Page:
Jim Higdon is co founder and chief communication officer of Cornbread Hemp, a manufacturer based near Louisville. The company offers daytime and nighttime liquid products, gummies, capsules and pet products.
Higdon took the name of his company from a book he wrote during a former career as a journalist. The book detailed the activities of the so-called Cornbread Mafia, a group of renegade marijuana growers centered in Kentucky that operated in the 70s and 80s and created the largest single illegal grow operation in US history. All told 70 individuals were indicted as a result of the scheme.
Hard questions around hemp
Higdon said digging into the mafia’s exploits gave him a taste for dealing with hard questions that others would like to sweep under the rug.
“I grew up in central Kentucky where this all happened. I got into this industry as a story teller and reporter. After completing my education at Columbia Journalism School I decided to come home to write this story,” Higdon told NutraIngredients-USA.
“It was a topic that no one wanted to talk about, but there were copious amounts of government documents about it,” he said.
Higdon then transitioned into covering cannabis politics and policies before starting up his own manufacturing company. He said part of the motivation was what he saw happen in the marketplace after the 2018 federal Farm Bill opened the floodgates by removing the whole Cannabis sativa plant from the Drug Enforcement Agency’s schedule one list of controlled substances. (Delta-9 THC, the psychoactive fraction, is still on the list.)
“2018 saw a lot of opportunists come out of the bleacher seats and get into the game,” Higdon said. “I saw a lot of subpar ‘corporate CBD’ products.”
The extraction end of the industry has gone either toward CBD isolates or ‘broad spectrum’ or ‘full spectrum’ extracts. There is as yet no regulatory definition of those latter terms and little consensus within the industry as to what they should mean.
'Full spectrum’ as regulatory construct
One impetus for the ‘full spectrum’ movement was an apparent attempt to gain what little regulatory cover might be available in an essentially unregulated industry. There was a perception that FDA was more focused on products labeled as CBD and might be especially interested in products manufactured with isolates, as that might blur the line between what might eventually qualify as a dietary supplement and Epidiolex, the FDA-approved anti seizure drug that’s already on the market.
While that may be, in Higdon’s view that approach misses the point. A full spectrum hemp extract should be just that, and shouldn’t shy away from the fact that even compliant industrial hemp, defined as Cannabis sativa plants that have less than 0.3% THC by dry weight, has some THC in it. In his company’s view, the THC in its offerings helps the other cannabinoids to work better, ultimately making a more efficacious product.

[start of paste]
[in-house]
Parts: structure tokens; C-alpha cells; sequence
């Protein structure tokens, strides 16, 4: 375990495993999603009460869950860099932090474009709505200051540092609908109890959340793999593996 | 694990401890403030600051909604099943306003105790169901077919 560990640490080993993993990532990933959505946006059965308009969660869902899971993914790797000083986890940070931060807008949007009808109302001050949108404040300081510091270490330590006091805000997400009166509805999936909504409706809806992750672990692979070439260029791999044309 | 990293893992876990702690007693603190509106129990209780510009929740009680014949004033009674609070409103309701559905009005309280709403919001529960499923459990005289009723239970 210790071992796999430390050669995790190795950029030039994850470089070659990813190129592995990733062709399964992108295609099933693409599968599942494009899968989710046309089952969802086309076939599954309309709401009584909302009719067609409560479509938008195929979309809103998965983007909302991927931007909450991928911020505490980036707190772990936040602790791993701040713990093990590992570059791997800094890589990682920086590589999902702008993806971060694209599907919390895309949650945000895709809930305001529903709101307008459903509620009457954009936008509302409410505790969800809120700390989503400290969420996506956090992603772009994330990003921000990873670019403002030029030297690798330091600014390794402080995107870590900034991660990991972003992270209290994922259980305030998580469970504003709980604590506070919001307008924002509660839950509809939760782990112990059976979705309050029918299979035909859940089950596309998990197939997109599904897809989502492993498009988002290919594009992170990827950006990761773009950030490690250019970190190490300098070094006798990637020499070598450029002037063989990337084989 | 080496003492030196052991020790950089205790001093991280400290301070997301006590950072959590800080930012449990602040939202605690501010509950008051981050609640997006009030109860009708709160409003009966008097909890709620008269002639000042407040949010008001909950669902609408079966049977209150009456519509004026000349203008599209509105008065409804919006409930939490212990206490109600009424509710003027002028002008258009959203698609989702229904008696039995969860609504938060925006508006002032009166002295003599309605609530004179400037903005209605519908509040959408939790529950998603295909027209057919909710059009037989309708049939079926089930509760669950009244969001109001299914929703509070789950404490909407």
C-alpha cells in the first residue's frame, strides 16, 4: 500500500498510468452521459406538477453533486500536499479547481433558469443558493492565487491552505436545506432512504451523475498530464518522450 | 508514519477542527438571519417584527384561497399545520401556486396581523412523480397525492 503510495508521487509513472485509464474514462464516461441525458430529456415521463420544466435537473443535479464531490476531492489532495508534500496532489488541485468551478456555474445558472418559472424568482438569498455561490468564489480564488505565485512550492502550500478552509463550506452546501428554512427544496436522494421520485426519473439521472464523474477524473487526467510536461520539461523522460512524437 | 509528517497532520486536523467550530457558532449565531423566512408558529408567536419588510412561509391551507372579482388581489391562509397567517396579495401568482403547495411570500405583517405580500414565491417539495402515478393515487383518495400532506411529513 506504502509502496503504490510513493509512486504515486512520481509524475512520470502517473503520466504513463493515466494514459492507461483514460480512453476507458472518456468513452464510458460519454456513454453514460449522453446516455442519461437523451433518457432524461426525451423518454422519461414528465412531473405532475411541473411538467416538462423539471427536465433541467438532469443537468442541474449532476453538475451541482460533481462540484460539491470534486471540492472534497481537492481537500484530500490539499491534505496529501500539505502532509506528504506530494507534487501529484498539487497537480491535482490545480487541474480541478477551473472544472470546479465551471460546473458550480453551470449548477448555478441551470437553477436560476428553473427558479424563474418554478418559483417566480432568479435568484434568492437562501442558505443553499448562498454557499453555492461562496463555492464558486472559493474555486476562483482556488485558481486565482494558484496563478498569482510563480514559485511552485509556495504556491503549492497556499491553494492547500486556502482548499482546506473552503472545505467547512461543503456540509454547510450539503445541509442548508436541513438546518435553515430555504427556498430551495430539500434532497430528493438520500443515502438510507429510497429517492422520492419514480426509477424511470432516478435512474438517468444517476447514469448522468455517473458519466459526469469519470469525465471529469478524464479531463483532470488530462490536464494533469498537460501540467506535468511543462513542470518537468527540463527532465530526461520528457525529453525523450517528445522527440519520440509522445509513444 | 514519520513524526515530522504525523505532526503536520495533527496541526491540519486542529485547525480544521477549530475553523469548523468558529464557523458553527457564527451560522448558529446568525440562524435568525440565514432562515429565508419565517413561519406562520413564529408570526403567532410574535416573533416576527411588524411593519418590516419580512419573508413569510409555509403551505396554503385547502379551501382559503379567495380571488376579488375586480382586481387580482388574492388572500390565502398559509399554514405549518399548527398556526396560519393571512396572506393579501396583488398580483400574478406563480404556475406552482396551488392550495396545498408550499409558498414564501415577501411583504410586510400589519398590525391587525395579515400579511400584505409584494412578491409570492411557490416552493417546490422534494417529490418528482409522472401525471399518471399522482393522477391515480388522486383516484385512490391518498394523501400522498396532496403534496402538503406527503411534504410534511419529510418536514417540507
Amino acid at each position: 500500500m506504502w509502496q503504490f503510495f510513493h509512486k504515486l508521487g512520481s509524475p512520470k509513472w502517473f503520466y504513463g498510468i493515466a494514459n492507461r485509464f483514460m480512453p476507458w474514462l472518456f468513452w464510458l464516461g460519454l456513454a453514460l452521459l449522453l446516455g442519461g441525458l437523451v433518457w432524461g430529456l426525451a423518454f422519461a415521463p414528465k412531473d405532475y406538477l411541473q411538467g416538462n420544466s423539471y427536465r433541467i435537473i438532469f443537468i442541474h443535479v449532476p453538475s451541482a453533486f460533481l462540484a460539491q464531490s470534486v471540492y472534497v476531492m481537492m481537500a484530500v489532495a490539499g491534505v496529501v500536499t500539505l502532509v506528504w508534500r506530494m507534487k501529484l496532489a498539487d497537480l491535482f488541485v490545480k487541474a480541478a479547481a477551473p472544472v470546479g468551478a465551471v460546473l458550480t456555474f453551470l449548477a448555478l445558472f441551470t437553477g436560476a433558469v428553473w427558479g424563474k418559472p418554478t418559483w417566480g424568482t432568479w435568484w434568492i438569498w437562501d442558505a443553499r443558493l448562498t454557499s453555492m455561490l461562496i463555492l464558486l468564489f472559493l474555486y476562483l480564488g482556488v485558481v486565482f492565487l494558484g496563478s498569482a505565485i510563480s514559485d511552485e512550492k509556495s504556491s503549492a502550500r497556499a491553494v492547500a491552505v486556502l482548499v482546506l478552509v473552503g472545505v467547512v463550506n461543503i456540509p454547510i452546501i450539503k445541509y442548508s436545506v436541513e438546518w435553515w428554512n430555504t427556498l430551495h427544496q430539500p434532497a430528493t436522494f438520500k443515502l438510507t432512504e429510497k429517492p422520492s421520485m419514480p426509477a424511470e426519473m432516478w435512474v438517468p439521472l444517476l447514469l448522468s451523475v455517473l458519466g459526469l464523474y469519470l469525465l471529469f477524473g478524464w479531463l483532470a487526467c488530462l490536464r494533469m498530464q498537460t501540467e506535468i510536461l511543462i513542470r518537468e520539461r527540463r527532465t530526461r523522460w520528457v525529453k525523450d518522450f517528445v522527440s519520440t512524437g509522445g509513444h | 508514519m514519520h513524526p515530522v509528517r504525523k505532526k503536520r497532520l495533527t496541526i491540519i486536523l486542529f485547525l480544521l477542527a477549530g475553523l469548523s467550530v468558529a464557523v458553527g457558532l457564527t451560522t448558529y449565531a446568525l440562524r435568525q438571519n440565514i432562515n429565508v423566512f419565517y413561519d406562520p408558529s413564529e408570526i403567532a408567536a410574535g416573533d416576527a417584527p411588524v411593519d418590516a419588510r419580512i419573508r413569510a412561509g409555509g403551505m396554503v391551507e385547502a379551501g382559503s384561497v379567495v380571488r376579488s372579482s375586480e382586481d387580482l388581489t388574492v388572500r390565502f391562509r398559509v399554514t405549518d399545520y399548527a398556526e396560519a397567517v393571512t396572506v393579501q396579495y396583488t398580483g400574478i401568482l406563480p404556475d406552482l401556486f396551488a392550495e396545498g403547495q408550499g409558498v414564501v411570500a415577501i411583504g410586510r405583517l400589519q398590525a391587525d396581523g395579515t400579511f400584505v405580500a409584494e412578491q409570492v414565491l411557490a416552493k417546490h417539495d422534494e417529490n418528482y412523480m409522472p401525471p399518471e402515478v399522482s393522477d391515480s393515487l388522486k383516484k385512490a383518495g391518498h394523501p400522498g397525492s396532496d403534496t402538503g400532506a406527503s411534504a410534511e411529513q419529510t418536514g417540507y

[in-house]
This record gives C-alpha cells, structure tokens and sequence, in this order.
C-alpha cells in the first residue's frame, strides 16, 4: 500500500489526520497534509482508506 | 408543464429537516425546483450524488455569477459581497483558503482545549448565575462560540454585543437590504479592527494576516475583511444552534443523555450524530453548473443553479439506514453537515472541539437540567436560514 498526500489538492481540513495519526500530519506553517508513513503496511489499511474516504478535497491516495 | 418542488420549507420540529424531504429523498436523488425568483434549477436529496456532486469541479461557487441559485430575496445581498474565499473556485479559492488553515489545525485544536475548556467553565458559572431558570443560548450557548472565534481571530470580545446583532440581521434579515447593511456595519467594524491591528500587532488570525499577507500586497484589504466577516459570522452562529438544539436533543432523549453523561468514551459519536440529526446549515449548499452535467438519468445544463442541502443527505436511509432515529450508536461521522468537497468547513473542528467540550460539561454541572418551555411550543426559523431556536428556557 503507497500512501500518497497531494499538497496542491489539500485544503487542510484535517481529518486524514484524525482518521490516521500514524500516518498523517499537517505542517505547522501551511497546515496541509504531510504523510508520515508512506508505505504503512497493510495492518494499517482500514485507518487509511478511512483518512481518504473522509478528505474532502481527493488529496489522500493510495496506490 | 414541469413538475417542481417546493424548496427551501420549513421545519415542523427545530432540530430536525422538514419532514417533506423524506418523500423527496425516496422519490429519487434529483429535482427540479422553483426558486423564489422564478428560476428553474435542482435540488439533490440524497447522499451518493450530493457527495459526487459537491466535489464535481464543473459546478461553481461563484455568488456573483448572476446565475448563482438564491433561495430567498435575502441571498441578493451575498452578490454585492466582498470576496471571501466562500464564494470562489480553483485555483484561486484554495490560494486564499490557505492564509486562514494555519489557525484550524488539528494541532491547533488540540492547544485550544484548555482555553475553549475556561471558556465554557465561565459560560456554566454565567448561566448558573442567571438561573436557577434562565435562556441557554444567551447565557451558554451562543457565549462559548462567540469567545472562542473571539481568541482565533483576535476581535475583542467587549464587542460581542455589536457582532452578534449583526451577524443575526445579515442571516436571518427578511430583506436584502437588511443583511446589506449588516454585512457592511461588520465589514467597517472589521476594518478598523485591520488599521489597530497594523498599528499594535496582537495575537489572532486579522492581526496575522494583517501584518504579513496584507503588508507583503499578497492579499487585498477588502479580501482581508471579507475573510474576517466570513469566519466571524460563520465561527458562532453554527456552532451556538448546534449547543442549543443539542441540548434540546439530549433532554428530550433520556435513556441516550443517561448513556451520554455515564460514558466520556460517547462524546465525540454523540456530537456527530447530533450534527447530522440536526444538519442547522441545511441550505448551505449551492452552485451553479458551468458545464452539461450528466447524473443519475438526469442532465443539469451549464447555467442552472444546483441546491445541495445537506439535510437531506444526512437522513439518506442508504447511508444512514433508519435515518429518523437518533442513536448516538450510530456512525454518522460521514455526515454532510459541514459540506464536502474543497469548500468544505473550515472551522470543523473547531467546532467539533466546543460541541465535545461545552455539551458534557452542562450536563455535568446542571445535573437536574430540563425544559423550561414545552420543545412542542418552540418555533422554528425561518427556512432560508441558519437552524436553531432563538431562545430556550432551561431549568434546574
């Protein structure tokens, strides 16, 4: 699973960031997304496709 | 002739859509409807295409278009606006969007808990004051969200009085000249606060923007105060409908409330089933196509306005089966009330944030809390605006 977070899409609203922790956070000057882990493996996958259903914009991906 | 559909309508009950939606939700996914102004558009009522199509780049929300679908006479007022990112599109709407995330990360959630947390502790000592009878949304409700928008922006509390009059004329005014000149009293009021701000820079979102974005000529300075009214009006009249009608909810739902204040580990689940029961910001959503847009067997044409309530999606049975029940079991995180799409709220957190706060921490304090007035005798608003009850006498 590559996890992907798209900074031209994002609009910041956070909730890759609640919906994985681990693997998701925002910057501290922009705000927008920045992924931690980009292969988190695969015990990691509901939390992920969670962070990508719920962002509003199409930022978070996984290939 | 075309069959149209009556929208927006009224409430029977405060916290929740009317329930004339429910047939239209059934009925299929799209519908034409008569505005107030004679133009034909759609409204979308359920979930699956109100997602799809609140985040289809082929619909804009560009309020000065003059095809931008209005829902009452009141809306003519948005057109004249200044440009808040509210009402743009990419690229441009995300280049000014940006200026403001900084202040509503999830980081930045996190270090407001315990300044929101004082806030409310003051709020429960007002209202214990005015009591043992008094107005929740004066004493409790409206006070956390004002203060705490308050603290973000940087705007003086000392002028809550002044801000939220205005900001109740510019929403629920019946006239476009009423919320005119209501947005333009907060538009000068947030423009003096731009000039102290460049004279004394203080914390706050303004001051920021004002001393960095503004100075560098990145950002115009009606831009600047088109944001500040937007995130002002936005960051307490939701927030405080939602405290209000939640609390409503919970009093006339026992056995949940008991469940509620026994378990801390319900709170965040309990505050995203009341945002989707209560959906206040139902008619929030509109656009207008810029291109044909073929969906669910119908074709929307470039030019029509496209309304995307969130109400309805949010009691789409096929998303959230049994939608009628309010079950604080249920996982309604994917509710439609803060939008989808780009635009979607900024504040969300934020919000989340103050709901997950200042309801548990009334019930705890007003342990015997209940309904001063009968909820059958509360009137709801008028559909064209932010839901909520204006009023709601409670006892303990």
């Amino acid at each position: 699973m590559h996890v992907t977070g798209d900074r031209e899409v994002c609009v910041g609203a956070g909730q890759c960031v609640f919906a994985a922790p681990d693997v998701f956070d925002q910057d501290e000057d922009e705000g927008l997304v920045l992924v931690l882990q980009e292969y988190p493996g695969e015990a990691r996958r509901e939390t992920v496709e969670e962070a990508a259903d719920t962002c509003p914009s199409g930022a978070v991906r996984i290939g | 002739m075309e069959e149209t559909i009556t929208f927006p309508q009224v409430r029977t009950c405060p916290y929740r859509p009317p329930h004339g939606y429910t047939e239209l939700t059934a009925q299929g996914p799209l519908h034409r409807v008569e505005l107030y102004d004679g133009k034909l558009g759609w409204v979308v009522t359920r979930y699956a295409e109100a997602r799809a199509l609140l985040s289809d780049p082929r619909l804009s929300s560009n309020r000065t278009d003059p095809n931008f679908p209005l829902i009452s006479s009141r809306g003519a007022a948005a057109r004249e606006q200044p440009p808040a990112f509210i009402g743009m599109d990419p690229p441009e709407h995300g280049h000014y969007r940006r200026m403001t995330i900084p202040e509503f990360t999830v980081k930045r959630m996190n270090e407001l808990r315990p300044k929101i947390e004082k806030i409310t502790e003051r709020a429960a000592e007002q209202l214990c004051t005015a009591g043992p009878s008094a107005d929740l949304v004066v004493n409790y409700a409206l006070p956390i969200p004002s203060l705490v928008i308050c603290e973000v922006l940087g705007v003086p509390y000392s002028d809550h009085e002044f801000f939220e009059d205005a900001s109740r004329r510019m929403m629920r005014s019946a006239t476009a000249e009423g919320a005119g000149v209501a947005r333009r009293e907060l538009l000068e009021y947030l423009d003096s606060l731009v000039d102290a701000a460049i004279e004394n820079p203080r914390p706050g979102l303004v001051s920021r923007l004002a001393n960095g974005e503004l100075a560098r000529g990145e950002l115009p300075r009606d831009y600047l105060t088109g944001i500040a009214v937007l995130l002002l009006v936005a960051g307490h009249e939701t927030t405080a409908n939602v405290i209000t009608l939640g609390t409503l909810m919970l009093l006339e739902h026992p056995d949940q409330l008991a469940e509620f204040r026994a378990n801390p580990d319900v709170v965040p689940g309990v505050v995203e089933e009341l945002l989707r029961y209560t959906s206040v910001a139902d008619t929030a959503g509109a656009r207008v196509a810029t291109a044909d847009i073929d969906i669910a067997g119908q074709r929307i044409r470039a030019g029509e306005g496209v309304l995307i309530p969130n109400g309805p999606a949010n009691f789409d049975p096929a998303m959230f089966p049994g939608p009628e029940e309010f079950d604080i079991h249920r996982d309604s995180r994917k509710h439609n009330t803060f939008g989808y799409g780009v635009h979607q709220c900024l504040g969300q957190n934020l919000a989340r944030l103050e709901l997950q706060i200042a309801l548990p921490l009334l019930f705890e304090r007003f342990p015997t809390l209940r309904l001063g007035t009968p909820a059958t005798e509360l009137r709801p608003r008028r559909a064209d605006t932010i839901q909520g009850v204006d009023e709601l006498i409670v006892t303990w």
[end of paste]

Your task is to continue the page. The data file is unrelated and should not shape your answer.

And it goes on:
“We are talking about the cannabinoids in the hemp plant in their full ratios to each other. Our goal is to get as much THC into a full spectrum hemp extract as the law will allow,” Higdon said.
“It’s disingenuous to continue to demonize cannabis while talking about hemp in a way that makes it different and distinct from the cannabis plant when in fact it is the same plant. It’s just not being honest about hemp’s relationship to cannabis,” he said.
“From my point of view this is mostly an ongoing issue relative to employee drug testing,” he added.
Setting a new ‘hot’ level
Higdon noted the issue of ‘hot’ crops has affected farmers in Kentucky as it has other growers around the nation. There are varying theories around how the 0.3% standard was first arrived at, but subsequent experience suggests that no one consulted an agronomist familiar with the crop when setting that boundary. Even supposedly reliable strains can easily run over the 0.3% level given the right conditions.
“I think 1% THC by dry weight would be a reasonable starting level,” Higdon said. “The USDA itself estimates that up to 20% of the hemp crops will have to be destroyed because they exceed the 0.3% level.”
A differentiator for his company’s products is the use of only the flowers for extraction purposes, Higdon said. While a few other companies do the same, Higdon said to his knowledge Cornbread is the only company using USDA Certified Organic hemp flowers. This makes the purest full spectrum extract with a minimum of other constituents that are irrelevant to the product’s health benefits, he said.